Why Taskrabbit is stepping on the gas with retail partnerships

The gig work platform approached the Joy Baby registry after bookings spiked for nursery set-ups and baby proofings.
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Lea Suzuki/The San Francisco Chronicle via Getty Images

· 5 min read

The jobs that gig workers line up on Taskrabbit can be stunningly random, from being hired to buy and deliver a whole branzino fish as a birthday gift to—oh, the humanity—dropping an ex’s items off after a breakup.

But certain popular gigs are not surprising at all, like moving and TV mounting, and Eric Haymond, Taskrabbit’s VP of business development, said the platform recently noticed a surge for a particular type of job.

“We’ve seen a big increase in our customers really searching and looking for baby-related services,” Haymond told Retail Brew.

  • Taskrabbit saw a 25% increase in bookings for nursery set-ups (including painting and assembling furniture and toys) and a 56% increase for baby-proofing jobs in the first three months of 2024 compared to the same period last year.

Now the company is partnering with Joy, a universal wedding and baby registry site, to promote Taskrabbit gift certificates to expecting parents.

“Hire Taskers as early as the same day to handle everything from cleaning your home to assembling cribs and more!” states the web page on Joy promoting the gift certificates, which are available in denominations of $100–$300.

Haymond, a father of three, said he spent way too much time baby-proofing and painting after his progeny arrived.

“I did a lot of stupid things [that] took a lot of my time instead of spending time with our newborns,” he said. “Taskrabbit’s greatest quality is that gift of time that is so tough today.”

The wrench connection: It should come as no surprise that Taskrabbit is partnering with retailers since it is, after all, owned by one. In 2017, Ikea purchased the company, originally called RunMyErrand when founded by Leah Busque in 2008.

The purchase made sense as a pain-point reliever for Ikea, which while widely lauded for its designs and prices, is also known for short-circuiting some Allen key-wielding consumers attempting to assemble its flat-packed products. (The year Ikea purchased Taskrabbit, New York magazine called the store a “relationship death trap,” for the tension some couples experience both agreeing on furniture in its arrow-emblazoned aisles and, once home, assembling it.)

At the time of the acquisition, Ikea stores in London were already partnering with Taskrabbit to assemble furniture. Haymond, who was working at Ikea as executive VP of strategy and business development in the US when it purchased the platform, transferred to Taskrabbit in 2019 to help roll out its assembling services in stores worldwide.

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Today, Ikea customers are invited to book a “Tasker” in countries including the US, Canada, France, Germany, Spain, Portugal, and Italy.

While Haymond declined to say what percentage of Ikea shoppers choose Taskrabbit, he said that “a reasonable amount of their customers are getting assembly” via the platform and that it varies by country, with Italy and Spain choosing Taskrabbit a bit more than countries like the US, which is “actually a little more DIY.”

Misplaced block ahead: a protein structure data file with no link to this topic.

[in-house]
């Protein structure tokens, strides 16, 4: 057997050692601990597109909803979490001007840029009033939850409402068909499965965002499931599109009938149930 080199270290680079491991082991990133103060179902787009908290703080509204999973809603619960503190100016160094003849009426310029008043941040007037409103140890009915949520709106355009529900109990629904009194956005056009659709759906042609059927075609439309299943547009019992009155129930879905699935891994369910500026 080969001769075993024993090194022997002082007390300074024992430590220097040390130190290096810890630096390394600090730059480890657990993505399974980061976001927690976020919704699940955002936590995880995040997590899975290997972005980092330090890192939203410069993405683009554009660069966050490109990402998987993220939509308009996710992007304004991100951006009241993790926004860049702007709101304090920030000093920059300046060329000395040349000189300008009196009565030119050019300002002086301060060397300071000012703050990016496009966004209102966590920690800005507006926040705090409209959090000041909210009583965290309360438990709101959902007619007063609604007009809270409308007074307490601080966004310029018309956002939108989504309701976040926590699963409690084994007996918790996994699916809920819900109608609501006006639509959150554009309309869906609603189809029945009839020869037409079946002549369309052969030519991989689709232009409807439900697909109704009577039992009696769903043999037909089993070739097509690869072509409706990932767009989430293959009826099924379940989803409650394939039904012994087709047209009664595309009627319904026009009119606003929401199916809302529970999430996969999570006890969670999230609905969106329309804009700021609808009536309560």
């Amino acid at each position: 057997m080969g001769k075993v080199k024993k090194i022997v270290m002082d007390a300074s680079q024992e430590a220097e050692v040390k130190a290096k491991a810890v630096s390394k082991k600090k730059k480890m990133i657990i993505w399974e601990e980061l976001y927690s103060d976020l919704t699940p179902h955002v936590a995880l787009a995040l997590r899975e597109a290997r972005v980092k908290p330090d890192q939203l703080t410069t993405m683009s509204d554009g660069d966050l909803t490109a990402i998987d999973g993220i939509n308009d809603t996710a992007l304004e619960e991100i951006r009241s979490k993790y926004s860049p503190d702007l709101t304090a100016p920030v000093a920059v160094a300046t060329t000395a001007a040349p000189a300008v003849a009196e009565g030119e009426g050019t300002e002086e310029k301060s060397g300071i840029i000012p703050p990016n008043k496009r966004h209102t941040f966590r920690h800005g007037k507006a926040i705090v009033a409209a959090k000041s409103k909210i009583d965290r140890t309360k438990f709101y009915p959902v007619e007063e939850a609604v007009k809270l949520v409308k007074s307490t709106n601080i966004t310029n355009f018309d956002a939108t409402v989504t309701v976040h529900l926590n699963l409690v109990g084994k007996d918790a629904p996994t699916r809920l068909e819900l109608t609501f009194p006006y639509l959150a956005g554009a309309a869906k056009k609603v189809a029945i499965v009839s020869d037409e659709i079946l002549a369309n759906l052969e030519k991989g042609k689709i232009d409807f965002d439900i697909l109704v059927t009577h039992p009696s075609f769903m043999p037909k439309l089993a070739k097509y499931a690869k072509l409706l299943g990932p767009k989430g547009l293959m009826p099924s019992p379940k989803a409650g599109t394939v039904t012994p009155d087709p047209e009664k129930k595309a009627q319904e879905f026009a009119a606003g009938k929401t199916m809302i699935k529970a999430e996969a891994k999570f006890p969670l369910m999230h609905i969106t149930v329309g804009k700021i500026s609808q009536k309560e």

Taskrabbit redux: Taskrabbit has also partnered with other brands, including Uplift Desk, the standing (or sitting) desk brand, which links to Taskrabbit in its “Installation Help” section.

Happy Beds, a UK bedroom furniture company, also links to Taskrabbit on its e-commerce site, where it notes it earns a “small commission” when customers choose the service, which the platform confirmed with Retail Brew is typical with its retail partnerships.

“We partnered with Taskrabbit to help you get set up quickly and easily,” another partner, Windmill, the air conditioner brand, explains on its website. “With same-day and affordable options, you can leave the heavy lifting to us.”

Another gig-worker marketplace, Handy, has partnered with Walmart, Wayfair, and Crate & Barrel. Handy even pitches partnerships with retailers on its website.

“Today’s customers expect convenience and a one-stop-shop experience from retailers,” states the Handy website. “Providing an end-to-end purchase and installation experience for your customers will create competitive advantages and drive increased revenue for you.”

Hare to stay: Taskrabbit sees its retail partnerships as symbiotic.

“​​There’s a really strong mutual benefit,” Haymond said, explaining that when retailers assure customers that help to assemble purchases is a click away, it helps them “sell more home furnishings or whatever it might be.”

For Taskrabbit, the partnerships are—in business parlance—a customer acquisition tool.

“Many if not most of the customers are first-time customers when they come to us through a partnership,” Haymond said. “It’s definitely most of the time a new channel for someone—a new way for us to get a customer.”

In other words, they may come to Taskrabbit through Joy to assemble a bassinet, but the next time they use the service, it might be to procure a branzino.

“We work to make sure that they come back and use us for moving help or painting help or whatever else might be a service that they need in their life,” Haymond said.

Retail news that keeps industry pros in the know

Retail Brew delivers the latest retail industry news and insights surrounding marketing, DTC, and e-commerce to keep leaders and decision-makers up to date.